Market Bubble or Bull Market – You decide.

Posted on April 16th, 2014 in Uncategorized by Karl

Excerpted from Baupost Group’s Seth Klarman letter,

“Born Bulls”

In the face of mixed economic data and at a critical inflection point in Federal Reserve policy, the stock market, heading into 2014, resembles a Rorschach test. What investors see in the inkblots says considerably more about them than it does about the market.

If you were born bullish, if you’ve never met a market you didn’t like, if you have a consistently short memory, then stock probably look attractive, even compelling. Price-earnings ratios, while elevated, are not in the stratosphere. Deficits are shrinking at the federal and state levels. The consumer balance sheet is on the mend. U.S. housing is recovering, and in some markets, prices have surpassed the prior peak. The nation is on the road to energy independence. With bonds yielding so little, equities appear to be the only game in town. The Fed will continue to hold interest rates extremely low, leaving investors no choice but to buy stocks it doesn’t matter that the S&P has almost tripled from its spring 2009 lows, or that the Fed has begun to taper purchases and interest rates have spiked. Indeed, the stock rally on December’s taper announcement is, for this contingent, confirmation of the strength of this bull market. The picture is unmistakably favorable. QE has worked. If the economy or markets should backslide, the Fed undoubtedly stands ready to once again ride to the rescue. The Bernanke/Yellen put is intact. For now, there are no bubbles, either in sight or over the horizon.

But if you have the worry gene, if you’re more focused on downside than upside, if you’re more interested in return of capital than return on capital, if you have any sense of market history, then there’s more than enough to be concerned about. A policy of near-zero short-term interest rates continues to distort reality with unknown but worrisome long-term consequences. Even as the Fed begins to taper, the announced plan is so mild and contingent – one pundit called it “taper-lite” – that we can draw no legitimate conclusions about the Fed’s ability to end QE without severe consequences. Fiscal stimulus, in the form of sizable deficits, has propped up the consumer, thereby inflating corporate revenues and earnings. But what is the right multiple to pay on juiced corporate earnings? Pretty clearly, lower than otherwise. Yet Robert Schiller’s cyclically adjusted P/E valuation is over 25, a level exceeded only three times before – prior to the 1929, 2000 and 2007 market crashes. Indeed, on almost any metric, the U.S. equity market is historically quite expensive.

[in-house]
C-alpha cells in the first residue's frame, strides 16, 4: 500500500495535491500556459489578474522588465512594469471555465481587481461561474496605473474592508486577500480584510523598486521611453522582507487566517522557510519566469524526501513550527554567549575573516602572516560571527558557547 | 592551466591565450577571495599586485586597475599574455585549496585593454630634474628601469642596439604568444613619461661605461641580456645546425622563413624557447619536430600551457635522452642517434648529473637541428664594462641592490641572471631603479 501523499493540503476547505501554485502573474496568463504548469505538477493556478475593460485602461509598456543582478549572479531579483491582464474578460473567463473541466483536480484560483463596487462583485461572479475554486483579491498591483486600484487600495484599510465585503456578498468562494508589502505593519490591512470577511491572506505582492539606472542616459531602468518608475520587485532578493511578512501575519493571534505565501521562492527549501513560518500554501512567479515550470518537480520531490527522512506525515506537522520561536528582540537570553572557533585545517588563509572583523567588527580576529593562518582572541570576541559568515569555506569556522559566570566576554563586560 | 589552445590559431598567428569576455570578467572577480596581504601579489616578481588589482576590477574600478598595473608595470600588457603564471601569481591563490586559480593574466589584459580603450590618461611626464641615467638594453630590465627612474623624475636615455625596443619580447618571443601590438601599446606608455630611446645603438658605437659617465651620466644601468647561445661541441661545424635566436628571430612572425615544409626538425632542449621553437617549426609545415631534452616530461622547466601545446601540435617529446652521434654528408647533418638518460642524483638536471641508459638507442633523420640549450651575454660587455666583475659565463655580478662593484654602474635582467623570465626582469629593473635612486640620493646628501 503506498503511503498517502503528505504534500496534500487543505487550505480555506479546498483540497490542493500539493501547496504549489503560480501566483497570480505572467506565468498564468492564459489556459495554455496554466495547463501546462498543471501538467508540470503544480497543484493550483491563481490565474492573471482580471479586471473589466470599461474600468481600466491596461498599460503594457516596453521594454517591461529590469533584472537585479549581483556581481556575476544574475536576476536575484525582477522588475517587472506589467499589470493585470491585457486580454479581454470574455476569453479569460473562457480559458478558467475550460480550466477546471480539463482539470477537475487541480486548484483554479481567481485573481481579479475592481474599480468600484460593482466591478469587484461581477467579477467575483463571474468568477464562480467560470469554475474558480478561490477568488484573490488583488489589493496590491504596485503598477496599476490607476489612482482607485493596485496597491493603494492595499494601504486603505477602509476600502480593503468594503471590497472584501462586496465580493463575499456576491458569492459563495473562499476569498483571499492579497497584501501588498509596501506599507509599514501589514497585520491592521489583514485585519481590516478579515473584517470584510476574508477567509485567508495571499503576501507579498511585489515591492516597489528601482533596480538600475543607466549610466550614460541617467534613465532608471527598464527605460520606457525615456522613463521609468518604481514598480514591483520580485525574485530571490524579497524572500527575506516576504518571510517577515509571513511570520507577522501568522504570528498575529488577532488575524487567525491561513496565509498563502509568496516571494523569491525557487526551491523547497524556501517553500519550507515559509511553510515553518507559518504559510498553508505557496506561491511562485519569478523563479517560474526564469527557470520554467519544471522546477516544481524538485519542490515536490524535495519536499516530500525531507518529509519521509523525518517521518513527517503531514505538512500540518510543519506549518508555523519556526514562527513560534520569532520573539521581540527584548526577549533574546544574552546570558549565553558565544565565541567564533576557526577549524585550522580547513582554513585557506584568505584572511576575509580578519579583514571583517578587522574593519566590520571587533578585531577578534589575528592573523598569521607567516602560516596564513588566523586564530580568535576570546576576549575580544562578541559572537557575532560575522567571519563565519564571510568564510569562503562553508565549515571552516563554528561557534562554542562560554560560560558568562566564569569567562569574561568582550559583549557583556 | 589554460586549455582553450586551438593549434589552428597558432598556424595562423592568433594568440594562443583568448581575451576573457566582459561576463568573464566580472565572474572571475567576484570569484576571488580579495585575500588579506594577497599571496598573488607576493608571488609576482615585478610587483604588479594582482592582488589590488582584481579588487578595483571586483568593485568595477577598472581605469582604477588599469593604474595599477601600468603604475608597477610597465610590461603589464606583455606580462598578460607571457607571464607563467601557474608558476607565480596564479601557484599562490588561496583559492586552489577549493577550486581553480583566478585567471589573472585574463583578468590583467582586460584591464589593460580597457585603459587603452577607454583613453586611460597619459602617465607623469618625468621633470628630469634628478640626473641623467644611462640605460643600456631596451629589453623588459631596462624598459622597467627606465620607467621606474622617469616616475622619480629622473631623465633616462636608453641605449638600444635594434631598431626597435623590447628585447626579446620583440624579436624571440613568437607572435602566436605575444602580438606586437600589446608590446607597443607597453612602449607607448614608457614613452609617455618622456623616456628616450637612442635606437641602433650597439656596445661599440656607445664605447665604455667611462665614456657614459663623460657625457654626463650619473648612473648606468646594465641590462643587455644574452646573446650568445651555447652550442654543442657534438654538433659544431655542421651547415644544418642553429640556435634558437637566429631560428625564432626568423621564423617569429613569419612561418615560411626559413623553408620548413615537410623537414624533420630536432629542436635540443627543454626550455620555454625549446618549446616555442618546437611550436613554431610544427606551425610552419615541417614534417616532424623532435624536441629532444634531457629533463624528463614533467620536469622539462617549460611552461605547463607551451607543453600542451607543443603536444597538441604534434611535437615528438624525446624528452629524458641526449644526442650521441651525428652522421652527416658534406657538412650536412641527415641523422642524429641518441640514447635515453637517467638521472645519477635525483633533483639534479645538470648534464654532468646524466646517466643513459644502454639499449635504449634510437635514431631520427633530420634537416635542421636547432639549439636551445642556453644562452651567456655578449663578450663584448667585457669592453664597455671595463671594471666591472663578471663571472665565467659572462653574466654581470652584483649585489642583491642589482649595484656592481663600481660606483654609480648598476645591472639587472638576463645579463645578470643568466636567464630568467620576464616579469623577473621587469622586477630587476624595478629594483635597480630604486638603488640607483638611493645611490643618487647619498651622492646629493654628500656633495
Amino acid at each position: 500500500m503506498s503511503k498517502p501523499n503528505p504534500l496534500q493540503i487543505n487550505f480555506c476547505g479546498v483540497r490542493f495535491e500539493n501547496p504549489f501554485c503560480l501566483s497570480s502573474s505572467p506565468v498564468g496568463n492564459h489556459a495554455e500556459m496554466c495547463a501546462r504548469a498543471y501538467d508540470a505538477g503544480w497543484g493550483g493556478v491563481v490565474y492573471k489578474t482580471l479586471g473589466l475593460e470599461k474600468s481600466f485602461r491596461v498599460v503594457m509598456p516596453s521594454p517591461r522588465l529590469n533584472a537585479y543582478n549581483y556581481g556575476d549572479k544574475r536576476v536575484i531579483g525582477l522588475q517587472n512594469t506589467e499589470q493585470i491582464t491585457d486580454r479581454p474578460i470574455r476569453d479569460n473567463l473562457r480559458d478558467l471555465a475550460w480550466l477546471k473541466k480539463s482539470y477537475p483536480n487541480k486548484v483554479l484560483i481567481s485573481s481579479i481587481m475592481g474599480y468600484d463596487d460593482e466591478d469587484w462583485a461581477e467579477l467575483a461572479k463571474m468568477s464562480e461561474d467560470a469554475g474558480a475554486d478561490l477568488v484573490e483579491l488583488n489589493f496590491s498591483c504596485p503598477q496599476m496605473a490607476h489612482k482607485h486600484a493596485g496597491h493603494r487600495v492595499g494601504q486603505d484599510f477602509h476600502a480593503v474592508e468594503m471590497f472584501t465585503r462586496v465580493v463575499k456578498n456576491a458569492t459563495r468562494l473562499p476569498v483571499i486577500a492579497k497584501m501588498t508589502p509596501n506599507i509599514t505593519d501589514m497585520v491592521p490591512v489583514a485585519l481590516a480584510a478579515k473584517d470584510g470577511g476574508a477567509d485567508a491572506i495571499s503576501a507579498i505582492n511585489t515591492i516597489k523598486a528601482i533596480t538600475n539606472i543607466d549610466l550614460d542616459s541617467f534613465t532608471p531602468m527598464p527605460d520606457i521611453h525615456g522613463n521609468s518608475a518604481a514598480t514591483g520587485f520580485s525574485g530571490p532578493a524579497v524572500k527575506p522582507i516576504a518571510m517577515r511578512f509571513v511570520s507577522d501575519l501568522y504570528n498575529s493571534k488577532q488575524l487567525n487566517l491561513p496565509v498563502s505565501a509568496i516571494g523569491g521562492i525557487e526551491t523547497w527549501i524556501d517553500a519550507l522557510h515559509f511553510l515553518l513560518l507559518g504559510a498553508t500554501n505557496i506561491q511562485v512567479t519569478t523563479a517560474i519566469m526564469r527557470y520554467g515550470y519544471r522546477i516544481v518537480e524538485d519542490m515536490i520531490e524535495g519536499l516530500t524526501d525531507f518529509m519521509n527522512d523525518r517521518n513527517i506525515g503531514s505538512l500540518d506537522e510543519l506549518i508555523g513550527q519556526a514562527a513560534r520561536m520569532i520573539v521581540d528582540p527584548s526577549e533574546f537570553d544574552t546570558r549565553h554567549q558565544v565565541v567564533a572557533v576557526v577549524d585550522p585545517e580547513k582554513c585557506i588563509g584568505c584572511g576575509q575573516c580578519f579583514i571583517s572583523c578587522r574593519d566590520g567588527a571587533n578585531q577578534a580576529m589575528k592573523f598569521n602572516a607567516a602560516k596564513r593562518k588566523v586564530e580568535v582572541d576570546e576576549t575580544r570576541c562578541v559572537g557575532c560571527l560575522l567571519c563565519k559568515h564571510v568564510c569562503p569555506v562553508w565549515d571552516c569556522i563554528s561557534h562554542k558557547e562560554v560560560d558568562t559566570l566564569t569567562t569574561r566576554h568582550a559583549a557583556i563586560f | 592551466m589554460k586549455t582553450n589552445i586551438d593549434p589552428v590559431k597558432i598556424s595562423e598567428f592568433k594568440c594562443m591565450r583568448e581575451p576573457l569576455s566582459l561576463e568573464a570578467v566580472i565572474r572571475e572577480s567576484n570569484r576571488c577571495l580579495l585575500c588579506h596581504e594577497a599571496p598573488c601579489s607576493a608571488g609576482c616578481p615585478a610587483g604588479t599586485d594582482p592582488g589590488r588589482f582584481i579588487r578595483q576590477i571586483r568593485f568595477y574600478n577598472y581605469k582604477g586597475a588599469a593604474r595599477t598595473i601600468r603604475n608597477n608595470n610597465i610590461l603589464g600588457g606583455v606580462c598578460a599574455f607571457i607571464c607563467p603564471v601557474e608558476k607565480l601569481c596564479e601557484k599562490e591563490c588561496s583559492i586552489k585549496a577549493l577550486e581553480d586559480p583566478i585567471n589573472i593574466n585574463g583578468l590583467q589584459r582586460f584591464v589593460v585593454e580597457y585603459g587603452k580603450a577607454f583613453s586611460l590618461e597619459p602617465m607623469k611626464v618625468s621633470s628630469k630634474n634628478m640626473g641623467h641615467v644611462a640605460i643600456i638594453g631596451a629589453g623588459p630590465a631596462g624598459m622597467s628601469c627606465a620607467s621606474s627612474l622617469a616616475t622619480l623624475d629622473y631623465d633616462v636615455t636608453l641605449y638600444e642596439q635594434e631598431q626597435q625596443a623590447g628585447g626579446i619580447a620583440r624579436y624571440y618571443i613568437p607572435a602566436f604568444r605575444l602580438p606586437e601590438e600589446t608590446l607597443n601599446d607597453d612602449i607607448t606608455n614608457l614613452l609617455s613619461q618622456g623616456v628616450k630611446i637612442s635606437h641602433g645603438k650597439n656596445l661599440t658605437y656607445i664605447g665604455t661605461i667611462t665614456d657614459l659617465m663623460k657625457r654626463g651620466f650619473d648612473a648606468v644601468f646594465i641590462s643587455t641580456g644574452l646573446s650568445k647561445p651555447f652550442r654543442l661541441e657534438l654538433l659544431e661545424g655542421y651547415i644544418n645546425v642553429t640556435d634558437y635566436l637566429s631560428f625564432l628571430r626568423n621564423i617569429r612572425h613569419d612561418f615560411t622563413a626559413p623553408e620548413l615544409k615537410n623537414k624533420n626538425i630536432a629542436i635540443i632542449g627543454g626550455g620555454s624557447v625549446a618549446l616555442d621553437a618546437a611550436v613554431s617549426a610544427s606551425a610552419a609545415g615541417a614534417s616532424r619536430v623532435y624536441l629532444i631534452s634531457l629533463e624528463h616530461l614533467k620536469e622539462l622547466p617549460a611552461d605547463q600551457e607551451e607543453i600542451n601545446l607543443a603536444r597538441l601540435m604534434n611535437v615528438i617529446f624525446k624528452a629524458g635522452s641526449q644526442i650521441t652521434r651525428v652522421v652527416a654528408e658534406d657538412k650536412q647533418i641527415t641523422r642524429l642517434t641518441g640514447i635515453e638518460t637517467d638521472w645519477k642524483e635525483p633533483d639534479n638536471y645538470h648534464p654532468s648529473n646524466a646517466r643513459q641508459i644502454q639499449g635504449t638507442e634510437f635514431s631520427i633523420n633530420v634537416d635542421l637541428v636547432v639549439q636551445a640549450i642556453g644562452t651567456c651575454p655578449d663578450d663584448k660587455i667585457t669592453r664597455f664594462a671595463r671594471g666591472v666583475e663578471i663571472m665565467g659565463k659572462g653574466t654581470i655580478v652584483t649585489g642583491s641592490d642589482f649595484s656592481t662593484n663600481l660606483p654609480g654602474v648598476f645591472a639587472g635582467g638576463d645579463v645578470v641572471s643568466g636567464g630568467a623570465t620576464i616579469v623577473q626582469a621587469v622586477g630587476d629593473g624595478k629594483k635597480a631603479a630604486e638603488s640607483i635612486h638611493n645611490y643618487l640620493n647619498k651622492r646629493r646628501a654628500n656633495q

A skeptic would have to be blind not to see bubbles inflating in junk bond issuance, credit quality, and yields, not to mention the nosebleed stock market valuations of fashionable companies like Netflix and Tesla. The overall picture is one of growing risk and inadequate potential return almost everywhere one looks.

There is a growing gap between the financial markets and the real economy.

“Flash-Mob Speculation”

When it comes to stock market speculation, it’s never hard to build a “coalition of willing.” A flash mob of day traders, momentum investors, and the usual hot money crowd drove one of the best years in decades for U.S., Japanese, and European equities. Even with the ranks of the unemployed and underemployed still bloated and the economy barely improved from a year ago, the S&P 500, Dow Jones Industrial Average, and Russell 2000 regularly posted new record highs (45 for the S&P, 52 for the Dow, and 66 for the Russell) while gaining a remarkable 32.4%, 29.7%, and 38.8% including dividend reinvestment, respectively, in 2013. It was the best year for the S&P 500 since 1997… In the closing weeks of 2013, it was as if the strong gravitational pull of valuation had been temporarily suspended and stock prices had been launched by a booster rocket, allowing them to reach escape velocity. As with bull markets past, favored stocks started to become unmoored and unbounded.

“Speculative Froth” and Dot-Com 2.0